Catalogue for the exhibition "Barnices", Astarté Gallery, Madrid, 2001 »
On our way to school we always pass by a shop that sells crisps. Cartagena is a narrow street, and almost every day the traffic light stops our car with iust the precise margin so that, for a few seconds, the shop window is practically at the same level as our right side. The crisps pile up against the glass. They reach their peak about a metre and a half above the level of the pavement. You can't make out how far back they go, but we figure it must be deep enough to gorge ourselves on for at least a century.
Miguel, perching first on two, then three, now on the four steps of his brief, dizzy existence, vorociously contemplates the tempting display of that yellow and Fragile world. He would bathe in it, do some laps, drown among salty crunches... or nol One day we discovered that the maiestic sea of crisps was but a palm's span deep. Not that that isn't a lot, but it's iust not the same. No one can submerge themselves in a tiny pool where, at most, they could dip their foot in, as if to test the temperature or the saltiness of the narrow sea of crisps.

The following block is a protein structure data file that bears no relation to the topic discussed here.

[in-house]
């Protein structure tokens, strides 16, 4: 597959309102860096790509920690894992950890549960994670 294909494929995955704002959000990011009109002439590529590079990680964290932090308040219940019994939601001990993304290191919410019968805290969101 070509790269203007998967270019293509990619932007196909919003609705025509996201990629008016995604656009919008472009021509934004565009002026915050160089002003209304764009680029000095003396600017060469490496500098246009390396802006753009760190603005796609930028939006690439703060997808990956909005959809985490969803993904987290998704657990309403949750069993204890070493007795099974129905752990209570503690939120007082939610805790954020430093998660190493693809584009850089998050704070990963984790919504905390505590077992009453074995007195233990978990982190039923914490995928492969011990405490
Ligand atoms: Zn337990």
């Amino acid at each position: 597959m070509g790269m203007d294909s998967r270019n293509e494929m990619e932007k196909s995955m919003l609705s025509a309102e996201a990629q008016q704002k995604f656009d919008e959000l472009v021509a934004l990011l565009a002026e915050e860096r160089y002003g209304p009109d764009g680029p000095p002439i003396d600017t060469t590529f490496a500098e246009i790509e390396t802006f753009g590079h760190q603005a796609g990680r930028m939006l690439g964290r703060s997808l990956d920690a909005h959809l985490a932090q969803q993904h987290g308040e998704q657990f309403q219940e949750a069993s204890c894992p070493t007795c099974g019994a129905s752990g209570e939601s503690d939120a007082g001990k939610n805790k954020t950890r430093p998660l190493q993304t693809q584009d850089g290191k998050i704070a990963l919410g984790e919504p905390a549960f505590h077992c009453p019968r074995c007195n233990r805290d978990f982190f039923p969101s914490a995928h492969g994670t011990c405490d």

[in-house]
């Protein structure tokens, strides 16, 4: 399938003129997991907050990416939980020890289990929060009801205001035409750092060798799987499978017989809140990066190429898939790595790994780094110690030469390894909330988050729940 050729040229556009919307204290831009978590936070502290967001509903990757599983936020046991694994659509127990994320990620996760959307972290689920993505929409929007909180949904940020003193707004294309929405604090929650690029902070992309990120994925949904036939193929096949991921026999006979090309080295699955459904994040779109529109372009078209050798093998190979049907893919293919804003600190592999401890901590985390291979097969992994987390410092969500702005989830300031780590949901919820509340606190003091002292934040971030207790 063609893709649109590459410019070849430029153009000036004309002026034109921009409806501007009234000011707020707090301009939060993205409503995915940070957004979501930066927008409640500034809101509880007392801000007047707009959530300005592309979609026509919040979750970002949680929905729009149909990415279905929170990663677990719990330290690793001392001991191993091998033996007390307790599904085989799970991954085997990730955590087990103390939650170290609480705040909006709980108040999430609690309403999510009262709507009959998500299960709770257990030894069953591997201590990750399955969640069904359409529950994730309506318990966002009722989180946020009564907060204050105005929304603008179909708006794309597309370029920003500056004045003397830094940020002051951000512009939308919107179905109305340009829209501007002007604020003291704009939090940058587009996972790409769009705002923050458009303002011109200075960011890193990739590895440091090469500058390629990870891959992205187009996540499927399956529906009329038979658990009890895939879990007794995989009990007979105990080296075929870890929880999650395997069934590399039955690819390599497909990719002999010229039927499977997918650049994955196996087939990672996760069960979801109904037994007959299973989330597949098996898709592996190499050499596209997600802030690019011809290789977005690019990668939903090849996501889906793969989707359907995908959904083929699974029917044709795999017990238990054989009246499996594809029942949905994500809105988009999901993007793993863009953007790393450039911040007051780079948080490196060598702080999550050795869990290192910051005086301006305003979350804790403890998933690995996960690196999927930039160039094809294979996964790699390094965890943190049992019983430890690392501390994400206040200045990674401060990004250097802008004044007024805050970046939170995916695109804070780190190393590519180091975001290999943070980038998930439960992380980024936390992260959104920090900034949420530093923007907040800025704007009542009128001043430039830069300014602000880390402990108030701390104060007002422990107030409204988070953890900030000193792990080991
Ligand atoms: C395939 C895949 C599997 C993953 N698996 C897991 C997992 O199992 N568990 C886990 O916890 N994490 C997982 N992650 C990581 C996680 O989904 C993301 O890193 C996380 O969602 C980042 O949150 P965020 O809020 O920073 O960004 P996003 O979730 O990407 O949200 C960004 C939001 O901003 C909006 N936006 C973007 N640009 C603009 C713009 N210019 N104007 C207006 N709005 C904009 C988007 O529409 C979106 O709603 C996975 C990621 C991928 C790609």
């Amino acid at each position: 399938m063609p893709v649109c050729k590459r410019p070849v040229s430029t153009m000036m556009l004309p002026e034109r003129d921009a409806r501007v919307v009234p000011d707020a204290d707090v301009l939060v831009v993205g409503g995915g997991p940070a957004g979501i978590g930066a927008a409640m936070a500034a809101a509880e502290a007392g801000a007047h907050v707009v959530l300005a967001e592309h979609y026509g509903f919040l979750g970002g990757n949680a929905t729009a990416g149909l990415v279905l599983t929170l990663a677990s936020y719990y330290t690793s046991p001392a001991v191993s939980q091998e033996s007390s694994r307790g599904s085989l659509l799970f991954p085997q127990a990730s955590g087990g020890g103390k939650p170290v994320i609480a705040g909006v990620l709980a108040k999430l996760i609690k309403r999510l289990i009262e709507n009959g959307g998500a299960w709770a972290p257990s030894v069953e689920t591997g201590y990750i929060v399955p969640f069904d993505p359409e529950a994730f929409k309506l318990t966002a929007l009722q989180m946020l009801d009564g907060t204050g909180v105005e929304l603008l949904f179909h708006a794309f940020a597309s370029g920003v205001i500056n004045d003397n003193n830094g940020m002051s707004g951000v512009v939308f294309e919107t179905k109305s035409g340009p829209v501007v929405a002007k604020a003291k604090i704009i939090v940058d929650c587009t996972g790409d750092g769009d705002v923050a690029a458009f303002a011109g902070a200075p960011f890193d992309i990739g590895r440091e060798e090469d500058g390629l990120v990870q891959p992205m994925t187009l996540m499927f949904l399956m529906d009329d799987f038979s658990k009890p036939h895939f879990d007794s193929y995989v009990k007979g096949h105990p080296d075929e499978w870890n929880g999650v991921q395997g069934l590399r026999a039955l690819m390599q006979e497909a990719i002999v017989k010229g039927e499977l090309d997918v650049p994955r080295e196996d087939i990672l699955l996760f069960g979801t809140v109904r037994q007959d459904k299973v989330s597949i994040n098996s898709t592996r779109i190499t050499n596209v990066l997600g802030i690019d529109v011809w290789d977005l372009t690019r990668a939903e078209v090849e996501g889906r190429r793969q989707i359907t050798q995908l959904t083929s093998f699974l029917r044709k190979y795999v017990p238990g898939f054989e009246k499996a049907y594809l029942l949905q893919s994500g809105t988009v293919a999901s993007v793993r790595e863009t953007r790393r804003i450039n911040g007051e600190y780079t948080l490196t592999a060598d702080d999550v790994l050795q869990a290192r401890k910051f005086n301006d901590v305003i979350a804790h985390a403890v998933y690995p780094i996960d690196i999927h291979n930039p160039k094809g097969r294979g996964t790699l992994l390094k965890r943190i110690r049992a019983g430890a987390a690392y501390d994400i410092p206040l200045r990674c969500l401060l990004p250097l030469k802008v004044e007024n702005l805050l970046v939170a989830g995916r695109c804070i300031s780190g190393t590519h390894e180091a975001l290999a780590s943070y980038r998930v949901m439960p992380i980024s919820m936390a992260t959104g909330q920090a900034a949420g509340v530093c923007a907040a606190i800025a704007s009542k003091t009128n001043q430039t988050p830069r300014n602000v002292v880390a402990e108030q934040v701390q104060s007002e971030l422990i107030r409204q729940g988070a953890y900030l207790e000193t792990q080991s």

Another day, I don't know if he was drunk on Nesquik, Miguel stated:
"Statues move." I looked at the statue of the Marquis of Salamanco, iust in case the mayor, possessed by an attack of deconstructivistic ornamentation, had decided to take it down from its pedestal. But there it was, undaunted, with its engraved bronze pupils looking down towards Serrano and Castellana Avenues. Not a blink. Miguel, in a short time, had elevated statues from the category of "slucptures" ‘ to that of kinetic beings, and that without even knowing that Calder existed. For him, they moved, and that was that.